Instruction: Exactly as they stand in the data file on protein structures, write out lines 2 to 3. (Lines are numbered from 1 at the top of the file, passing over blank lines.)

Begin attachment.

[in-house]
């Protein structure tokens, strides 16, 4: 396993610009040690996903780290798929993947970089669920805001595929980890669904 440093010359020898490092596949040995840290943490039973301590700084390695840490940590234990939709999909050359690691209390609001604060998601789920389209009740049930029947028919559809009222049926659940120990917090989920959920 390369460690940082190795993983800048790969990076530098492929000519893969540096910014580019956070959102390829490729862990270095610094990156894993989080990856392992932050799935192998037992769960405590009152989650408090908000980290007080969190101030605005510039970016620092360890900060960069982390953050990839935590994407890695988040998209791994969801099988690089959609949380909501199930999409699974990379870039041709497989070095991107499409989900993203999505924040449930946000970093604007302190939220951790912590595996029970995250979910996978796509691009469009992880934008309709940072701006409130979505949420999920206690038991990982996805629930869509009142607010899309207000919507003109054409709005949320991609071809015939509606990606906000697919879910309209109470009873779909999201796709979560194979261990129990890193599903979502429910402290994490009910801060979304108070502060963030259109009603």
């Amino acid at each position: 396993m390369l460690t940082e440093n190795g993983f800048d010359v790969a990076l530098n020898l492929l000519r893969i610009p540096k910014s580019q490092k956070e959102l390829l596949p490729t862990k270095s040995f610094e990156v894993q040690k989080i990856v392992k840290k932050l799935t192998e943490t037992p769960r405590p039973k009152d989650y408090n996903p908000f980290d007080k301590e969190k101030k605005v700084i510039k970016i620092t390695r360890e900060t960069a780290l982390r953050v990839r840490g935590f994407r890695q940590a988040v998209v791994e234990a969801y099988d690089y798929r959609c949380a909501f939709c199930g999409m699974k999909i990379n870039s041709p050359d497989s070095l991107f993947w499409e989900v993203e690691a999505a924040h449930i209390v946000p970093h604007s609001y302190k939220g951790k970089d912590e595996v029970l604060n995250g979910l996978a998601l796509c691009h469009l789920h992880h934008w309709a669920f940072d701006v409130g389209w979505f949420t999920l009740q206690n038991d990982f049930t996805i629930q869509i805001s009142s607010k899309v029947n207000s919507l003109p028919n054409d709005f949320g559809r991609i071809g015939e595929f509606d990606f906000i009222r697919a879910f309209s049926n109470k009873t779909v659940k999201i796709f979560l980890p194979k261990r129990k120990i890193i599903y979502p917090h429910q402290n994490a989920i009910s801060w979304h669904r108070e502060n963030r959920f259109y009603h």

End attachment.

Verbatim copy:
């Protein structure tokens, strides 16, 4: 396993610009040690996903780290798929993947970089669920805001595929980890669904 440093010359020898490092596949040995840290943490039973301590700084390695840490940590234990939709999909050359690691209390609001604060998601789920389209009740049930029947028919559809009222049926659940120990917090989920959920 390369460690940082190795993983800048790969990076530098492929000519893969540096910014580019956070959102390829490729862990270095610094990156894993989080990856392992932050799935192998037992769960405590009152989650408090908000980290007080969190101030605005510039970016620092360890900060960069982390953050990839935590994407890695988040998209791994969801099988690089959609949380909501199930999409699974990379870039041709497989070095991107499409989900993203999505924040449930946000970093604007302190939220951790912590595996029970995250979910996978796509691009469009992880934008309709940072701006409130979505949420999920206690038991990982996805629930869509009142607010899309207000919507003109054409709005949320991609071809015939509606990606906000697919879910309209109470009873779909999201796709979560194979261990129990890193599903979502429910402290994490009910801060979304108070502060963030259109009603």
């Amino acid at each position: 396993m390369l460690t940082e440093n190795g993983f800048d010359v790969a990076l530098n020898l492929l000519r893969i610009p540096k910014s580019q490092k956070e959102l390829l596949p490729t862990k270095s040995f610094e990156v894993q040690k989080i990856v392992k840290k932050l799935t192998e943490t037992p769960r405590p039973k009152d989650y408090n996903p908000f980290d007080k301590e969190k101030k605005v700084i510039k970016i620092t390695r360890e900060t960069a780290l982390r953050v990839r840490g935590f994407r890695q940590a988040v998209v791994e234990a969801y099988d690089y798929r959609c949380a909501f939709c199930g999409m699974k999909i990379n870039s041709p050359d497989s070095l991107f993947w499409e989900v993203e690691a999505a924040h449930i209390v946000p970093h604007s609001y302190k939220g951790k970089d912590e595996v029970l604060n995250g979910l996978a998601l796509c691009h469009l789920h992880h934008w309709a669920f940072d701006v409130g389209w979505f949420t999920l009740q206690n038991d990982f049930t996805i629930q869509i805001s009142s607010k899309v029947n207000s919507l003109p028919n054409d709005f949320g559809r991609i071809g015939e595929f509606d990606f906000i009222r697919a879910f309209s049926n109470k009873t779909v659940k999201i796709f979560l980890p194979k261990r129990k120990i890193i599903y979502p917090h429910q402290n994490a989920i009910s801060w979304h669904r108070e502060n963030r959920f259109y009603h």